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After months of testing and millions of data points, we broke down the Best Drivers for a Hook for 2022.

A hook is often considered the “better player” miss but that is small consolation if you are watching the ball sail OB.

While swing mechanics are always going to play the biggest role, modern driver designs can help keep the ball in play more often.

For this test, 35 golfers tested 38 different models over more than 400 individual sessions. Data was collected using Foresight GCQuad Launch monitors. To minimize variables, all testers hit Titleist Pro V1 golf balls. Outliers were removed and data was aggregated before scores were calculated.

Looking for the best driver for a hook?

Unlike some of the drivers featured in the Best Driver of 2022 article, very few clubs these days are built with a fade bias. Instead, the prescription for keeping the ball from going left (for right-handers) often involves some combination of:

  • An open face
  • A flatter lie angle
  • More weight toward the toe

Before the advent of adjustable drivers, golfers would either have to custom build or manipulate drivers to achieve the desired result. Now, however, the best drivers for fighting a hook offer some combination of these settings. It may take some experimentation (or a proper fitting) but, with a little effort and fine-tuning, you should be able to achieve satisfaction.

With that in mind, here are our picks for the best drivers for fighting a hook in 2022. Conversely, if you struggle with a slice, check out the Best Drivers for a Slice 2022.


Given its compact, 430-cc profile, many will assume the Titleist TSi4 is for better, or at least faster swing speed, players. Certainly, either description could apply but the bottom line is that the TSi4 is for any golfer who struggles with excessive spin.

What you may not know is that the TSi4 can also work for golfers who fight a hook. With the more compact shape comes increased workability. That means the head will have less of a tendency to want to shut on its own, giving you more freedom to shape shots—and a fade is a perfectly good shape.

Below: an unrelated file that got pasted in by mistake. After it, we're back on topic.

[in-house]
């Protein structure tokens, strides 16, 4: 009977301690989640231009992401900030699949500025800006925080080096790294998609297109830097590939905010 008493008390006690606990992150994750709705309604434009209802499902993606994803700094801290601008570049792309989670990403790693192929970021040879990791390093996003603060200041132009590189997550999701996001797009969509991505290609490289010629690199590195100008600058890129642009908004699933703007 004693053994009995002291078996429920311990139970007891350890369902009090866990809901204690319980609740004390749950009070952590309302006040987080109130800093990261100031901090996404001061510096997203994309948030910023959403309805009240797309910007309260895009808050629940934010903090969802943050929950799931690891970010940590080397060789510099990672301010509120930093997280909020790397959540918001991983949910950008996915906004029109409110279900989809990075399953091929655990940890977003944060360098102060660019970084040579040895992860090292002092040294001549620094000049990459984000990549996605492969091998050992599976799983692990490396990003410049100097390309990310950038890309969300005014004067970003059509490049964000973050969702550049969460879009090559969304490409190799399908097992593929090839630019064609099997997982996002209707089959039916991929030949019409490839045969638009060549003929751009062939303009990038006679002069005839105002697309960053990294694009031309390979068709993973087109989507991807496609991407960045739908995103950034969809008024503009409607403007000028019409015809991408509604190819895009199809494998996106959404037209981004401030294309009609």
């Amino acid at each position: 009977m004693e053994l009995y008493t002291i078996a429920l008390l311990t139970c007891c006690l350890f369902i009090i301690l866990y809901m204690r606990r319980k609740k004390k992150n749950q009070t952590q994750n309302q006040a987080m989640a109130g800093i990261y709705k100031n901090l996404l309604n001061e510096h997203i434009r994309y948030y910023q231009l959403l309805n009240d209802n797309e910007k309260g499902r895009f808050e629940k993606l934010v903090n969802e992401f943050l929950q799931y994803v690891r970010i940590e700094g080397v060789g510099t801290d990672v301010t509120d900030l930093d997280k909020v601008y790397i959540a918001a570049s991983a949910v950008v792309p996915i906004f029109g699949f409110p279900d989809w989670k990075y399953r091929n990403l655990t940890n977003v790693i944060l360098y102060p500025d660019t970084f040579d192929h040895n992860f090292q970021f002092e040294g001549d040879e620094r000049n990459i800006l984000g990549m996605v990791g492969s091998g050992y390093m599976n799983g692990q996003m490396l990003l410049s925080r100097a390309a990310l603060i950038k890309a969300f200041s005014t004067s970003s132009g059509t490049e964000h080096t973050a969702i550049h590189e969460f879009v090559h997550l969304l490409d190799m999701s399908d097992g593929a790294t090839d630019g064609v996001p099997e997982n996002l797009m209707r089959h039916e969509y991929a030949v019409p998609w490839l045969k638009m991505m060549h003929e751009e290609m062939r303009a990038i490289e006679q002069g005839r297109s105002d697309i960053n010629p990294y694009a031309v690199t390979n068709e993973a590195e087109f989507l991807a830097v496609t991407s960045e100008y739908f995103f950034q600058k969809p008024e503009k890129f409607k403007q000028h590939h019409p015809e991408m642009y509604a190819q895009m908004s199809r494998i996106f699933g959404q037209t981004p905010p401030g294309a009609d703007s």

For even more anti-hook bias, Titleist’s SureFit hosel allows for flatter lie angles which should help start the ball bit more to the right (or left, if you’re a lefty).

As an FYI, if the TSi4 isn’t right for you, the more forgiving TSi3 offers the same hosel adjustability and a movable weight that can be placed in the toe to promote a fade.



Mizuno’s ST-G 220 driver is designed to adjust its way to the desired shot shape. With three weight tracks Mizuno’s ST-G can be tuned to produce a low, boring trajectory, higher flight with more forgiveness, a draw and, for the purposes of today’s conversation, a fade.

Weights can be stacked within the tracks so if you really fight a hook, piling an abundance of weight in the toe, while aggressive, might be the fix you need.



The Stealth Plus + (the “+” is silent, I think) is the flagship model in the TaylorMade Stealth lineup. Like the TSi4, this certainly qualifies as low spin though its larger head provides a bit more forgiveness.

Like the Mizuno, the key to the Stealth Plus’s hook-fighting power is the adjustable weight track. While we can’t make any promises, sliding the weight to the toe position will likely introduce enough fade bias to take “Fore left!” out of the conversation.



Best Drivers for a Hook

At 450 cc, the Rogue ST Triple Diamond LS (I’m not sure I’m supposed to spell all of that out or just use ◆ ◆ ◆ — words are dead) is slightly undersized. It has a neutral-to-fade bias so it should play as no worse than neutral for the golfer who turns it over more than they’d like.

You can think of the Triple Diamond as a bit of an anti-MAX D and, unlike the MAX LS, it’s a textbook example of a better player’s driver. That means lower MOI at the expense of the workability that hookers of the ball often need.



Best Drivers for a Hook 2022

Unlike many of drivers on this list, the G425 LST has a slight fade bias by design. PING’s lowest-spinning offer, the LST is designed to meet the needs of Tour players and other golfers who aren’t looking for more draw.

In addition to the native draw bias, PING provides a few extra levers you can pull to remove as much left-side tendency as possible.

Placing the head’s 17-gram movable weight into the fade position will build on the native fade bias. Adjusting the hosel to one of the flat positions will provide even more help.

For golfers looking for similar hook-fighting features but with more forgiveness, the G425 MAX is another option. It doesn’t have the native fade bias of the LST but it offers the same adjustability with a heavier weight.



Best Drivers for a Hook

The COBRA KING LTDx LS driver features two forwardly placed weights. As you can plainly see, the two weights are reasonably close together so you’re not getting a ton of CG movement or shot-shape variation. The effect is meant to be subtle.

With the 10-gram weight in the heel, COBRA bills the LTDx LS as offering neutral ball flight. Moved to the toe, the heavier weight provides a slight (and only slight) fade bias but that may be all you need.


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